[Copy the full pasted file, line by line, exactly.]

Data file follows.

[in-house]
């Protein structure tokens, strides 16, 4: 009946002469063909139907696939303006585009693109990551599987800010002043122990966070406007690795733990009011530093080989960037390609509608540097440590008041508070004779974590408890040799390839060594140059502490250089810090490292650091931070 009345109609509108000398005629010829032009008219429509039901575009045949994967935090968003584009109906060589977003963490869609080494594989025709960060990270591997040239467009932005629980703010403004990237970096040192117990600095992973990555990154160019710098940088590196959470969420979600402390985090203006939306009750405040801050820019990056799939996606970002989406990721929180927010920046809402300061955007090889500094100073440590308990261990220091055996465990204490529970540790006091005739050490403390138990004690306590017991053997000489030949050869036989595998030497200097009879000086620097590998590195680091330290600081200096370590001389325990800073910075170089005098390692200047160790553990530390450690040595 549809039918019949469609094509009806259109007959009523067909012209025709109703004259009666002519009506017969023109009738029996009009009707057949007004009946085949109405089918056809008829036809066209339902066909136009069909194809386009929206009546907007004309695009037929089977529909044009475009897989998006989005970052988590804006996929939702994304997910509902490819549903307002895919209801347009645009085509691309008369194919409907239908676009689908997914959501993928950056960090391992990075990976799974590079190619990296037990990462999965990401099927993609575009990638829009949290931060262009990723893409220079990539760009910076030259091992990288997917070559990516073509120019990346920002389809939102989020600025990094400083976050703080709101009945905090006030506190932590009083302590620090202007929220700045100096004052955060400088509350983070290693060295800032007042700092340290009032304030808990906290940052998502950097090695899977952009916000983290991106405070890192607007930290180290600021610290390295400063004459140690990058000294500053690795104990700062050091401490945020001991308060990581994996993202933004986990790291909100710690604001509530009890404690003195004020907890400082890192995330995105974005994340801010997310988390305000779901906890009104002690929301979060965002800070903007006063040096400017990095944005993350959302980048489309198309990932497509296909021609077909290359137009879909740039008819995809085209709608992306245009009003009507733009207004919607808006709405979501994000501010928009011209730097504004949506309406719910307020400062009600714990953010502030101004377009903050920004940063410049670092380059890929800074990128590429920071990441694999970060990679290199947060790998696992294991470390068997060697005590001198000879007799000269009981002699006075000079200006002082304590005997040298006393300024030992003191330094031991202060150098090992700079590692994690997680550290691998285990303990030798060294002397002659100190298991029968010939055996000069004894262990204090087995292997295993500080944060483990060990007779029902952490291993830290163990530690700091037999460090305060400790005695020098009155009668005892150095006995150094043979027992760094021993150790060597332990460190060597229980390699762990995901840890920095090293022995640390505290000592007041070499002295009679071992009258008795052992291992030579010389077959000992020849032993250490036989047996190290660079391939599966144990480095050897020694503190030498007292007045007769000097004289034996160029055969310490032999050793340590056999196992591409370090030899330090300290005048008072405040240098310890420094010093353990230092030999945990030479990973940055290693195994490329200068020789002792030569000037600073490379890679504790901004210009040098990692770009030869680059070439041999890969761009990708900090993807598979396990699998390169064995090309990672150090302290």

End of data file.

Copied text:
[in-house]
């Protein structure tokens, strides 16, 4: 009946002469063909139907696939303006585009693109990551599987800010002043122990966070406007690795733990009011530093080989960037390609509608540097440590008041508070004779974590408890040799390839060594140059502490250089810090490292650091931070 009345109609509108000398005629010829032009008219429509039901575009045949994967935090968003584009109906060589977003963490869609080494594989025709960060990270591997040239467009932005629980703010403004990237970096040192117990600095992973990555990154160019710098940088590196959470969420979600402390985090203006939306009750405040801050820019990056799939996606970002989406990721929180927010920046809402300061955007090889500094100073440590308990261990220091055996465990204490529970540790006091005739050490403390138990004690306590017991053997000489030949050869036989595998030497200097009879000086620097590998590195680091330290600081200096370590001389325990800073910075170089005098390692200047160790553990530390450690040595 549809039918019949469609094509009806259109007959009523067909012209025709109703004259009666002519009506017969023109009738029996009009009707057949007004009946085949109405089918056809008829036809066209339902066909136009069909194809386009929206009546907007004309695009037929089977529909044009475009897989998006989005970052988590804006996929939702994304997910509902490819549903307002895919209801347009645009085509691309008369194919409907239908676009689908997914959501993928950056960090391992990075990976799974590079190619990296037990990462999965990401099927993609575009990638829009949290931060262009990723893409220079990539760009910076030259091992990288997917070559990516073509120019990346920002389809939102989020600025990094400083976050703080709101009945905090006030506190932590009083302590620090202007929220700045100096004052955060400088509350983070290693060295800032007042700092340290009032304030808990906290940052998502950097090695899977952009916000983290991106405070890192607007930290180290600021610290390295400063004459140690990058000294500053690795104990700062050091401490945020001991308060990581994996993202933004986990790291909100710690604001509530009890404690003195004020907890400082890192995330995105974005994340801010997310988390305000779901906890009104002690929301979060965002800070903007006063040096400017990095944005993350959302980048489309198309990932497509296909021609077909290359137009879909740039008819995809085209709608992306245009009003009507733009207004919607808006709405979501994000501010928009011209730097504004949506309406719910307020400062009600714990953010502030101004377009903050920004940063410049670092380059890929800074990128590429920071990441694999970060990679290199947060790998696992294991470390068997060697005590001198000879007799000269009981002699006075000079200006002082304590005997040298006393300024030992003191330094031991202060150098090992700079590692994690997680550290691998285990303990030798060294002397002659100190298991029968010939055996000069004894262990204090087995292997295993500080944060483990060990007779029902952490291993830290163990530690700091037999460090305060400790005695020098009155009668005892150095006995150094043979027992760094021993150790060597332990460190060597229980390699762990995901840890920095090293022995640390505290000592007041070499002295009679071992009258008795052992291992030579010389077959000992020849032993250490036989047996190290660079391939599966144990480095050897020694503190030498007292007045007769000097004289034996160029055969310490032999050793340590056999196992591409370090030899330090300290005048008072405040240098310890420094010093353990230092030999945990030479990973940055290693195994490329200068020789002792030569000037600073490379890679504790901004210009040098990692770009030869680059070439041999890969761009990708900090993807598979396990699998390169064995090309990672150090302290």